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12 African startups to watch in 2017

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Here at Disrupt Africa we’re privileged to meet innovative and enthusiastic startups from across the continent on a daily basis. But – we have to admit – every now and again we meet one that gets us really excited. We’ve fought amongst ourselves long and hard, to bring you what we think are 12 of the top African startups to watch in 2017.

NORTH AFRICA

Instabug

Launched in 2012, Egypt’s Instabug isn’t exactly new to the scene. However, 2016 saw the startup up its game, come out of a four-year beta phase, and make some serious waves. Instabug allows users to offer feedback from within apps to report bugs and issues with the product. The app allows for in-app conversations, powerful crash reporting, advanced analytics, and there’s a range of other cool features too.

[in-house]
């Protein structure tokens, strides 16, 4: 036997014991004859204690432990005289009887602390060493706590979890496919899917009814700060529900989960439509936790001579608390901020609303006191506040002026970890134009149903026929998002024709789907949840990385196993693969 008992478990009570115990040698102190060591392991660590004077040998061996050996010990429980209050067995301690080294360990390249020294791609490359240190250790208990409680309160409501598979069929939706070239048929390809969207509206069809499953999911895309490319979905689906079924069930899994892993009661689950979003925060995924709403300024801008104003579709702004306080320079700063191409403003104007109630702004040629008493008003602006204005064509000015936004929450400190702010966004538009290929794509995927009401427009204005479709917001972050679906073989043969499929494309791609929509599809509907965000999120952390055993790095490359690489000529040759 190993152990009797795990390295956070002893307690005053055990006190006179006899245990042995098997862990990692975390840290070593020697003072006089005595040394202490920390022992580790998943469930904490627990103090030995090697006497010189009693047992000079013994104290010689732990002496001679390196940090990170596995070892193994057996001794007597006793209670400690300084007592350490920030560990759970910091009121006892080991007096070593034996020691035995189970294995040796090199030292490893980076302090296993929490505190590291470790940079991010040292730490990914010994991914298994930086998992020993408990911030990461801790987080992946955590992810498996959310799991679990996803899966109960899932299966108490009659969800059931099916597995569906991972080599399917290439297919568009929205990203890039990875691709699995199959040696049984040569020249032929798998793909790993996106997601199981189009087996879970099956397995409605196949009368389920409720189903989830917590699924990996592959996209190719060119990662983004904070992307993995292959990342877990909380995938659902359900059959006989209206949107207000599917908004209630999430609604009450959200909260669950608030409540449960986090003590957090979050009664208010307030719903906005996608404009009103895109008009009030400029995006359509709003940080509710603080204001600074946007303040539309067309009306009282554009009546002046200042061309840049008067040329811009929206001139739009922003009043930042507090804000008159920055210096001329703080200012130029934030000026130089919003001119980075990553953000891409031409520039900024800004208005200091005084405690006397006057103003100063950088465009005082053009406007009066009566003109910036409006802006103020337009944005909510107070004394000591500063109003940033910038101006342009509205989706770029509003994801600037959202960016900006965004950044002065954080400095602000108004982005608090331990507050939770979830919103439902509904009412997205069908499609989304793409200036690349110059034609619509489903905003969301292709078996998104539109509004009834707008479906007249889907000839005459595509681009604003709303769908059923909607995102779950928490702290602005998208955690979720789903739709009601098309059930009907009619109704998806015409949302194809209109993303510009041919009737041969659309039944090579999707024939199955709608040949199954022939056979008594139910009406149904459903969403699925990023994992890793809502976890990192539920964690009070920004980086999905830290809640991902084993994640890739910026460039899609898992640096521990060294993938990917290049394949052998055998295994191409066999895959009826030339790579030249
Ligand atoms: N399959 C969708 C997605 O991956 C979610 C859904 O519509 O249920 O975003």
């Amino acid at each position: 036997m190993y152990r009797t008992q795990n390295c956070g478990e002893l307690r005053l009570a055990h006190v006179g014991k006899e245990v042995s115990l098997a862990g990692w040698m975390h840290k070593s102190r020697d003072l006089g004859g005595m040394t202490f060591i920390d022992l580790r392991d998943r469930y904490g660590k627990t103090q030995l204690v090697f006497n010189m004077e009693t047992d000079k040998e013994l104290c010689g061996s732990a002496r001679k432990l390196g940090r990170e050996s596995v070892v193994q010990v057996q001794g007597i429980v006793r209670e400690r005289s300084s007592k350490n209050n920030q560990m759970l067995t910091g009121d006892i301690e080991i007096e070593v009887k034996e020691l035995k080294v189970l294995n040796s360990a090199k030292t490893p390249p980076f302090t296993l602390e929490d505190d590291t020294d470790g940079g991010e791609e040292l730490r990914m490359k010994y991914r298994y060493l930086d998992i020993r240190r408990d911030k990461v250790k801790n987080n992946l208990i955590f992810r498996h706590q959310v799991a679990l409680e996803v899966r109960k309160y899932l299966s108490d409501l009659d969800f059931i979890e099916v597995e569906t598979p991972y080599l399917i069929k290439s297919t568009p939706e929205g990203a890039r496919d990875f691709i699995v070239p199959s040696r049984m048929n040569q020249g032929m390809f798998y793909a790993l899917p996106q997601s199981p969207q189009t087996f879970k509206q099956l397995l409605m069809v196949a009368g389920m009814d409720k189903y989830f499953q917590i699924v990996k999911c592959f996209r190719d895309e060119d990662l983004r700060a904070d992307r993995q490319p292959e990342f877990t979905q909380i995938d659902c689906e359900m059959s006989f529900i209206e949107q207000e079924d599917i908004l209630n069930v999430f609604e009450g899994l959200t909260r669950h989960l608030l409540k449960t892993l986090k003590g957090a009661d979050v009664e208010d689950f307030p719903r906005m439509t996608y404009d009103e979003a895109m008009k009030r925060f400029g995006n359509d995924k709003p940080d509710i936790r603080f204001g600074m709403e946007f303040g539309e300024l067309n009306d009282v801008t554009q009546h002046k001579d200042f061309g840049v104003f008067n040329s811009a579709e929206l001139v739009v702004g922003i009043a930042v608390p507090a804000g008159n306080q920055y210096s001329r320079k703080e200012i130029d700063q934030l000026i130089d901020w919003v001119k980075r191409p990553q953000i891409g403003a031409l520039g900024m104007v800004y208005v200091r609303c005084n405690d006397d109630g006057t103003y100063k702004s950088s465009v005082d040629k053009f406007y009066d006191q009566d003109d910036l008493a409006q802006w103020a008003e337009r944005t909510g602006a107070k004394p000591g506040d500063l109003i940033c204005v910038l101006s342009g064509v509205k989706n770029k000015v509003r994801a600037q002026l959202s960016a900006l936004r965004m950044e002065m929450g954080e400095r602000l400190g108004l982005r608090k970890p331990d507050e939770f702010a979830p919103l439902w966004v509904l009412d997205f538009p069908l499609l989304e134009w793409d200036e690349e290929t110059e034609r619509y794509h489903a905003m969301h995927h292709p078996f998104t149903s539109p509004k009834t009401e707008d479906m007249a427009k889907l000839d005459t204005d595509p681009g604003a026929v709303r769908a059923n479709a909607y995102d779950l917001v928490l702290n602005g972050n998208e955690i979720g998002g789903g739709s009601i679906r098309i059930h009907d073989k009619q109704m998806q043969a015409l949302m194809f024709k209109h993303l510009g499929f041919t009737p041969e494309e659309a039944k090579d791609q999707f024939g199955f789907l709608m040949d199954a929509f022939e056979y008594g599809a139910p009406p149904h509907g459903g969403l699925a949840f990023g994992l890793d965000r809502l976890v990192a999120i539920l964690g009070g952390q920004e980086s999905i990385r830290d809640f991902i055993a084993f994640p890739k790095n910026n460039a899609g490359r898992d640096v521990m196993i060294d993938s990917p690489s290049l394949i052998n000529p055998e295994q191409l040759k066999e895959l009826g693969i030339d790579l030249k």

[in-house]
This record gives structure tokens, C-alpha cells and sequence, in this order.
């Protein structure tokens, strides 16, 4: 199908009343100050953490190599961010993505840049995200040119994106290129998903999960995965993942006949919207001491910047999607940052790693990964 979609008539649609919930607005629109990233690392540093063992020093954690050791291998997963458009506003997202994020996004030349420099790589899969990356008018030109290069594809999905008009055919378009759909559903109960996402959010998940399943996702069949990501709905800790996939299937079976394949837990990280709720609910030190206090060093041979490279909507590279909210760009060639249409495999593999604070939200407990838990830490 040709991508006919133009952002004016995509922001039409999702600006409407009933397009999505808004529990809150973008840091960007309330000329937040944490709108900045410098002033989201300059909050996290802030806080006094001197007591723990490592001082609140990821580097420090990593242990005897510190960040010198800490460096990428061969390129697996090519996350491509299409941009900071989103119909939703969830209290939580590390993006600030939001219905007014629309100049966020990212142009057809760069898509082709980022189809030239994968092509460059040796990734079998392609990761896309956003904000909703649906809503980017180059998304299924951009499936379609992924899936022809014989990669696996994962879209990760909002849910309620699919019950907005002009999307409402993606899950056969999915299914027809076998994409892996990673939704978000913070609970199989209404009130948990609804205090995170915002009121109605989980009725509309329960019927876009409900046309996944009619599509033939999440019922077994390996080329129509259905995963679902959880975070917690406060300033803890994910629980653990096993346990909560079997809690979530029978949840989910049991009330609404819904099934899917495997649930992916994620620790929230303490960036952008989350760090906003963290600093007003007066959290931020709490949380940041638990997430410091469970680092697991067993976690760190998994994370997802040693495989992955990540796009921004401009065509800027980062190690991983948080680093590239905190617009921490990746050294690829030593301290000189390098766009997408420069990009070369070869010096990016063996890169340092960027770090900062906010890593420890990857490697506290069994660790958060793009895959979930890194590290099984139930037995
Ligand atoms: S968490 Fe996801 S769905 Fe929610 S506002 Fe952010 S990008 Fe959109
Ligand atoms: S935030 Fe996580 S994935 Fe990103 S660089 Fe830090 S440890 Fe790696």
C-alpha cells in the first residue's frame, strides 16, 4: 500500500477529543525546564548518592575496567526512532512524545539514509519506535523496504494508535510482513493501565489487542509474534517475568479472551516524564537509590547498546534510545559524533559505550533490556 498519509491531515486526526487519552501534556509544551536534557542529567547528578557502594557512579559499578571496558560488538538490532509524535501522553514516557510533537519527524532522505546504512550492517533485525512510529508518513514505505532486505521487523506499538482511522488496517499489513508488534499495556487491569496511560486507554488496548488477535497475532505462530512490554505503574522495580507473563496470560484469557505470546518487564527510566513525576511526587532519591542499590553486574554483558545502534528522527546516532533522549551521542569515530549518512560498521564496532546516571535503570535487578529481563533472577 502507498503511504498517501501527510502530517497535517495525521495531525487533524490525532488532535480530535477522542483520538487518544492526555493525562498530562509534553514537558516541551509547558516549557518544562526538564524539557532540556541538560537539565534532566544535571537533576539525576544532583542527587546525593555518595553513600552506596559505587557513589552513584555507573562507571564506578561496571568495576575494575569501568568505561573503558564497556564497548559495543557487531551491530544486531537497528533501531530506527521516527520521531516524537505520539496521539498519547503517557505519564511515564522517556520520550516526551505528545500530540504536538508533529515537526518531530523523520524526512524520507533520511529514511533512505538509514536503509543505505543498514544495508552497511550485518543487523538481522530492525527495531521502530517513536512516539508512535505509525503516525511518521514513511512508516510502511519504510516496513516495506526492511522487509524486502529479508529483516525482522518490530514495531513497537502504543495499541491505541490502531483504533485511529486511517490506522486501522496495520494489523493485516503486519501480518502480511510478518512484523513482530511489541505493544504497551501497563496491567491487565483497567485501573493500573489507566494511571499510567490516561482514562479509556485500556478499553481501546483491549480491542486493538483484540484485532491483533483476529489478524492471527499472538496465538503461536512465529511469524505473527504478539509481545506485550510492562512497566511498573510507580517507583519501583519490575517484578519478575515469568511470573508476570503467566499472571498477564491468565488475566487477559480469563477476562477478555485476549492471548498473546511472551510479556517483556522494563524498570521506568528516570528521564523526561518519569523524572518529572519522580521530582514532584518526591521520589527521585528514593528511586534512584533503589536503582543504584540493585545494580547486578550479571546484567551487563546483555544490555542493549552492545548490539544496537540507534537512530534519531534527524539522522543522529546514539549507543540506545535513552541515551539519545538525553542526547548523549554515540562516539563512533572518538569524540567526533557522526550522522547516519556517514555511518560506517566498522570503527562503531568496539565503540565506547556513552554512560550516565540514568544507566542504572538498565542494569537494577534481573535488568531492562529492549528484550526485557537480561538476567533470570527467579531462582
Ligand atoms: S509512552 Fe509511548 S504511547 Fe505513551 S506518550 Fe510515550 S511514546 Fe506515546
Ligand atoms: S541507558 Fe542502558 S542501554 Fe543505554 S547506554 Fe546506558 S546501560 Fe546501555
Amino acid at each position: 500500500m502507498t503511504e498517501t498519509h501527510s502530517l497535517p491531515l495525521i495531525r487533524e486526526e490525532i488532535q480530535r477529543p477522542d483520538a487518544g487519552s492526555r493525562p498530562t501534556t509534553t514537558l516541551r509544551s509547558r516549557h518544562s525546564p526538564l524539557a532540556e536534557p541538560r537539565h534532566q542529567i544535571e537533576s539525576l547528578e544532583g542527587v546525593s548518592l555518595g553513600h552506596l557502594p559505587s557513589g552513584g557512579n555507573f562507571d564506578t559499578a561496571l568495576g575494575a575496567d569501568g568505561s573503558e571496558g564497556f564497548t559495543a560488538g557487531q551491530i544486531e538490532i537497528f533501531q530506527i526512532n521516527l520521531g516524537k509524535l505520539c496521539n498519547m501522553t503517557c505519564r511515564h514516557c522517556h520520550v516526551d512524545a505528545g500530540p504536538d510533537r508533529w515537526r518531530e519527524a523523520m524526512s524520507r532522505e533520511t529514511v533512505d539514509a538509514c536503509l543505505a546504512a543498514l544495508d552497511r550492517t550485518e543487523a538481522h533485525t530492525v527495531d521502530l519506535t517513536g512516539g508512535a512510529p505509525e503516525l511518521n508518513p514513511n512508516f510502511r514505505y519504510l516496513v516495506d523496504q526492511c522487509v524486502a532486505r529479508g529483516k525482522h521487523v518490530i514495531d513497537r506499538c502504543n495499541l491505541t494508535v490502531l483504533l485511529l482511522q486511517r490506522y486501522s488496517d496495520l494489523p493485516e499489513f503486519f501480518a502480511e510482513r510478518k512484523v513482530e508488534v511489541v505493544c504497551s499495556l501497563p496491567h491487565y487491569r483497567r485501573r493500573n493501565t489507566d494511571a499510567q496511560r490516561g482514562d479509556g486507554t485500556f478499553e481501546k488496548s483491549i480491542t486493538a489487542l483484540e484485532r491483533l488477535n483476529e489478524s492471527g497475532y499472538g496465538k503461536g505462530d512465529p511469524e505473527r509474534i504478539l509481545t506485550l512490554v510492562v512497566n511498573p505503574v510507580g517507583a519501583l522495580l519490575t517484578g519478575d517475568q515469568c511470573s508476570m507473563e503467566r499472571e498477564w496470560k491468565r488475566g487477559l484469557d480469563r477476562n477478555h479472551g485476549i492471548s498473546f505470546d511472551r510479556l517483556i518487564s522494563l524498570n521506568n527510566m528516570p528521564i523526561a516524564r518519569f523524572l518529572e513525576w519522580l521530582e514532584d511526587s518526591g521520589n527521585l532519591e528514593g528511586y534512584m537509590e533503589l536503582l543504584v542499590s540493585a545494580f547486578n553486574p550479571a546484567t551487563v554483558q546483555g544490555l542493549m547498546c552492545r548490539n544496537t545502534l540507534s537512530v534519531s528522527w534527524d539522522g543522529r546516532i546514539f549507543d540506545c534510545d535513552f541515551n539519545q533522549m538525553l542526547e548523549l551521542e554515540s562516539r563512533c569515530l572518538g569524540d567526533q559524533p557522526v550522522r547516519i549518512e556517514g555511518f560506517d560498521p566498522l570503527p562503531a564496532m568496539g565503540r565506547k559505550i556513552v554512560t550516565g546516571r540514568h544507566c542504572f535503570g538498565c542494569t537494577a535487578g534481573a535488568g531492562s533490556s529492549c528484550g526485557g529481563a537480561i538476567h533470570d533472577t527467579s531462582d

In February 2016, Instabug was selected to participate in the Silicon Valley-based Y Combinator accelerator; and announced it was coming out of beta testing at last (fair, seeing as the app was already running on 100 million devices at the time. By June, the startup announced it had closed a US$1.7 million seed round led by Accel Partners, to allow it to expand its suite of tools to provide a comprehensive support kit for mobile apps. Oh, and by the way, Instabug has been used to report 20 million bugs already… and counting. 2017 will be exciting for these guys.

RoamSmart

Tunisia’s RoamSmart is something of a startup world veteran, also launched in 2012. But the startup is on a renewed push to take the world by storm, and we think they might just do it in 2017.

RoamSmart’s solutions aim to assist mobile operators to manage their roaming businesses more efficiently; helping operators to optimise workflows and monetise existing roaming sources through an automated data reporting and analysis platform.

The startup has clocked up 29 clients, including Vodacom and Orange – they’re clearly tapping into operator demand. But RoamSmart has set itself high targets for the coming months: accelerated growth and surpassing 50 customers worldwide. Initially funded through private funds and bank loans, RoamStart secured its first funding round in 2016 to help it on its way to world-domination. We’re excited to see what’s next in 2017, aren’t you?